Pauline McCormick 6.US.

Open Day

In a School Magazine some years back, an optimistic editor pointed out that a rumour was going around saying that, "Eccles Grammar School, approaching its fiftieth birthday will be superceded by a new building - perhaps some impersonal monster of glass, concrete and corrugated iron!" Although we celebrated our jubilee two years ago and the "smoke blackened edifice" as she put it, still remains as our Grammar School, what may be termed as a minor revolution has since taken place inside its walls.

For, during the summer holidays, the School was overrun by busy painters, rickety ladders, messy pots of paint and planks, all waiting to be tripped over, being accompanied by a chaotic row of banging, shouting, shuffling and whistling with the tinny sounds of transistors blaring in the background. To view in its place a new, tidy, clean and so white looking sight is unbelievable. The long waited for laboratories are now the proud possessions of the happy Science Department, whilst the Library has been redecorated and now owns hundreds more hooks than it did before.

It was to "show off" our magnificent splendour in these alterations and new expensive equipment that an Open Day was held in October. To make the occasion more interesting and entertaining the Sixth Form Boys worked at experiments in their impressive, white, lab-coats in front of an appreciative audience. Next door, in the Biology Lab., huge mobs collected to admire(?) the dissected rats and other animals and similar interesting specimens.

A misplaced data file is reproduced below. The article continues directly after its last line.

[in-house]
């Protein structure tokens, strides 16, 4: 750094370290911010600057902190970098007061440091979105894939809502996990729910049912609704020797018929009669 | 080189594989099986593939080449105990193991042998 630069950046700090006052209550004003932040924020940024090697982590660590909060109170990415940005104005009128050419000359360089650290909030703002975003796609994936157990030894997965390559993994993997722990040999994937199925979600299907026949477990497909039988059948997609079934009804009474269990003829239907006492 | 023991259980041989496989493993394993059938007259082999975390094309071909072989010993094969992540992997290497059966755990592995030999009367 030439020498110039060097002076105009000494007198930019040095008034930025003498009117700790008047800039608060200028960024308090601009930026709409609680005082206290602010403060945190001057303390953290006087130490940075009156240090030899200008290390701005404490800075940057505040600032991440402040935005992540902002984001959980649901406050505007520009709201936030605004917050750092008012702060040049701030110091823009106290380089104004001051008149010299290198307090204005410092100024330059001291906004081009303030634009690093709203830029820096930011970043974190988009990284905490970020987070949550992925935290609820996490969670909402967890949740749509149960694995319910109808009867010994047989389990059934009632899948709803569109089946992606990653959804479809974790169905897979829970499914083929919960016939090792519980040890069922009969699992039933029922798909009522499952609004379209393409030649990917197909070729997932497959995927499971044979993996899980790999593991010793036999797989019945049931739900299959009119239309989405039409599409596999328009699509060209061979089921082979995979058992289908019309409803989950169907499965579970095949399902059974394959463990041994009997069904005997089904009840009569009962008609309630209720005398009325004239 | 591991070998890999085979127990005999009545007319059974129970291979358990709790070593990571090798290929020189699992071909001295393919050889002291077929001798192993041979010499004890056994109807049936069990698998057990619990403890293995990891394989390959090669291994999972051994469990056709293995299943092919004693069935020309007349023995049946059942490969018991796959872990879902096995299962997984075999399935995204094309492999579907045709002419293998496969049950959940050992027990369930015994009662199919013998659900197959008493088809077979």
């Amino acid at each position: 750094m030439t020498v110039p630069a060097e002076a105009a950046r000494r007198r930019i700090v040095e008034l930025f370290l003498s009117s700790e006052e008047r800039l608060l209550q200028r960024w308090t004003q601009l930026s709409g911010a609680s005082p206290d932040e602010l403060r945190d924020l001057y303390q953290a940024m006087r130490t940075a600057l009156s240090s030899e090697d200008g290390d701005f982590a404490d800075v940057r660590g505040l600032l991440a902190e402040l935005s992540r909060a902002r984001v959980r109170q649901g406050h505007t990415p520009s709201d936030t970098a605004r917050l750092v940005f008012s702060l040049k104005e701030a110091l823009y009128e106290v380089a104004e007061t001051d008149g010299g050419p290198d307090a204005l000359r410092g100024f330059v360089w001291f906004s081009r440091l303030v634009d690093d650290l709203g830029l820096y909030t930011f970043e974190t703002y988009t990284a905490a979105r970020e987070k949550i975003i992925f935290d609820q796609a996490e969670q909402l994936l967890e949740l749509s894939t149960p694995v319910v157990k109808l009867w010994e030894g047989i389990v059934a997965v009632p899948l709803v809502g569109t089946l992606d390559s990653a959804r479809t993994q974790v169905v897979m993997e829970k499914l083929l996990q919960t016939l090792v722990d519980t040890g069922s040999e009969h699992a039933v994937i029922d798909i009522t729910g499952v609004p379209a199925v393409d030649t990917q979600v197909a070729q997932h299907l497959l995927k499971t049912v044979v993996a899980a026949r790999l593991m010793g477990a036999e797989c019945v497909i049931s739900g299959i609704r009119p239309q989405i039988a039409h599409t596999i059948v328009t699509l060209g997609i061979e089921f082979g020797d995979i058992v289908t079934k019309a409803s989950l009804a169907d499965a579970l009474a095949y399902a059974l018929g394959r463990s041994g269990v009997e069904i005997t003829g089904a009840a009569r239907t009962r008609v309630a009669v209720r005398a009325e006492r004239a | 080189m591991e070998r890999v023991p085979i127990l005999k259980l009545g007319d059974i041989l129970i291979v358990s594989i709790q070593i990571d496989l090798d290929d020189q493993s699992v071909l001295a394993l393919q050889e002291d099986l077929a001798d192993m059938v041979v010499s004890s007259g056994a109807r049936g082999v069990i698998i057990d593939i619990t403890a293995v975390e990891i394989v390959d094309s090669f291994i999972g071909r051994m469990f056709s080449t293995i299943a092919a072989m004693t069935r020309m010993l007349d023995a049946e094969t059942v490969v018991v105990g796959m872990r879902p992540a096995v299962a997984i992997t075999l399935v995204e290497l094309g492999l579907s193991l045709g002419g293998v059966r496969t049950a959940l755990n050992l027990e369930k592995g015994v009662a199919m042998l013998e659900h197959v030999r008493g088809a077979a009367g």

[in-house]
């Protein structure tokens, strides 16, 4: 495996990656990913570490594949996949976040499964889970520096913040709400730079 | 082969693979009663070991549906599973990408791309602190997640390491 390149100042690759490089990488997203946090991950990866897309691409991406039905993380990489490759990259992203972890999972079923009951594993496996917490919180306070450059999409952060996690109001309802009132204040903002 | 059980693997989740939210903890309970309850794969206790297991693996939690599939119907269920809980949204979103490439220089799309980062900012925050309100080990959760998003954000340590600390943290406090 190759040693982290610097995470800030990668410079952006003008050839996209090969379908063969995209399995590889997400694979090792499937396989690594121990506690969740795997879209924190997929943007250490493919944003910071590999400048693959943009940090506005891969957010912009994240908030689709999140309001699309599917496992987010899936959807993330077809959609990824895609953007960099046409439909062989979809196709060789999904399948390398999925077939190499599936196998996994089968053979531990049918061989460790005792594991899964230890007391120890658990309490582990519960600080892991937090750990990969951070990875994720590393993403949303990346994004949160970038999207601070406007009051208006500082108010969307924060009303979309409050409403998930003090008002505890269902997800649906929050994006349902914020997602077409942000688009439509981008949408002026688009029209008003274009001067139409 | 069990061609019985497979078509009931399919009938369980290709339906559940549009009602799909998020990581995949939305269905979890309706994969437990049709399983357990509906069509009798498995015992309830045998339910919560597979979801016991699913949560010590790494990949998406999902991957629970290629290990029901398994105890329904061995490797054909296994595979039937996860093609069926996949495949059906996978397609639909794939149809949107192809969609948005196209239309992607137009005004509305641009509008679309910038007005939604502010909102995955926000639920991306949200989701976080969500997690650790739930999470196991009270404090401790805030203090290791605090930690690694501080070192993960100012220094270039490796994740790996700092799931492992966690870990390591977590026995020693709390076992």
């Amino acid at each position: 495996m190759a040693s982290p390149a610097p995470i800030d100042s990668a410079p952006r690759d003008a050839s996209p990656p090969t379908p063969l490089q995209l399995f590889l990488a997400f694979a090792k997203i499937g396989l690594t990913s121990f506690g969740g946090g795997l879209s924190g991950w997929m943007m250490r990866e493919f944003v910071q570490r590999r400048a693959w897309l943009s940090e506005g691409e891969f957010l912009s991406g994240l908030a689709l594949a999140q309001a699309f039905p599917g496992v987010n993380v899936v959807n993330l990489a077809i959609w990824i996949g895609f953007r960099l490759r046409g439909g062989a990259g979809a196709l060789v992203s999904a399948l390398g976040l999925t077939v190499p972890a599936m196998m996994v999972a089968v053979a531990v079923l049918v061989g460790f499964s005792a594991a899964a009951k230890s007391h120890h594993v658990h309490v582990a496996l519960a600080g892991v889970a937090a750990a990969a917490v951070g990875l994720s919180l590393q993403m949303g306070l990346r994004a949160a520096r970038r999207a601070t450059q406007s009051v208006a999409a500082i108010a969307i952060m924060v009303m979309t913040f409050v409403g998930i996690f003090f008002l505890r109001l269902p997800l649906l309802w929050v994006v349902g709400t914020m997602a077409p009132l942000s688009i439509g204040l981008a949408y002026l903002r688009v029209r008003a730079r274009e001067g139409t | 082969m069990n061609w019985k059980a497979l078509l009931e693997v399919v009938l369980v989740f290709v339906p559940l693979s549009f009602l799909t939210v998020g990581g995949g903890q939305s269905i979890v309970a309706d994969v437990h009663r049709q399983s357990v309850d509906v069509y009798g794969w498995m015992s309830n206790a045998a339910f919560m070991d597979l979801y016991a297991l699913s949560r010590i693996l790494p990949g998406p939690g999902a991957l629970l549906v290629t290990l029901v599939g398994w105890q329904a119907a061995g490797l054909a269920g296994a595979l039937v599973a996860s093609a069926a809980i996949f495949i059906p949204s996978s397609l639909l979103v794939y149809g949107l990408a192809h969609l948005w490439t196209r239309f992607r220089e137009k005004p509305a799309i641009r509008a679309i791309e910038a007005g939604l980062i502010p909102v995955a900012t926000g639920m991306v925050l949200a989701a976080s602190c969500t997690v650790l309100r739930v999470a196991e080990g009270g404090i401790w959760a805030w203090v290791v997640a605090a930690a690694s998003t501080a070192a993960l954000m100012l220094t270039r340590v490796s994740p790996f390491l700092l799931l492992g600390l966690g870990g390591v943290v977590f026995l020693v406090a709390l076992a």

All this time activities continued below, where samples of work on all subjects for all age groups were being displayed. About 50 brave parents, in spite of their offspring’s pathetic warnings,, undertook their first lessons in that unfathomable subject, Latin. Others surveyed the colourful Domestic Science displays with great interest, eagerly gazing at the neatly arranged delicious-looking dishes. P. E. skills were demonstrated, in the gymnasium, with great success, all under the control of Mrs. B. Smith, who is almost always on the move.

Throughout the school that day there was a buzzing atmosphere of enthusiasm and enjoyment which maintained its height right up to the time when the bell went.

Jennifer M. Jones 6 Lower Arts.

School Concert 1963

The programme opened with a Choir favourite, the Madrigal from the Gilbert and Sullivan opera "The Mikado". This was followed by Gervais’ "Three Dances", popular in the first Elizabethan age, from the orchestra, who later played, still in the vein of Elizabethan dance, Byrd’s Pavan "Salenger’s Round" and "Saraband and Rondo" by the Belgian, Juriaan Andriessen, who, although living in the era of another Elizabeth, still achieves the preciseness inherent in sixteenth century music. Continuing this dance theme, Paul Robinson giving his now expected polished performance, played Stravinsky’s immensely virile "Tango".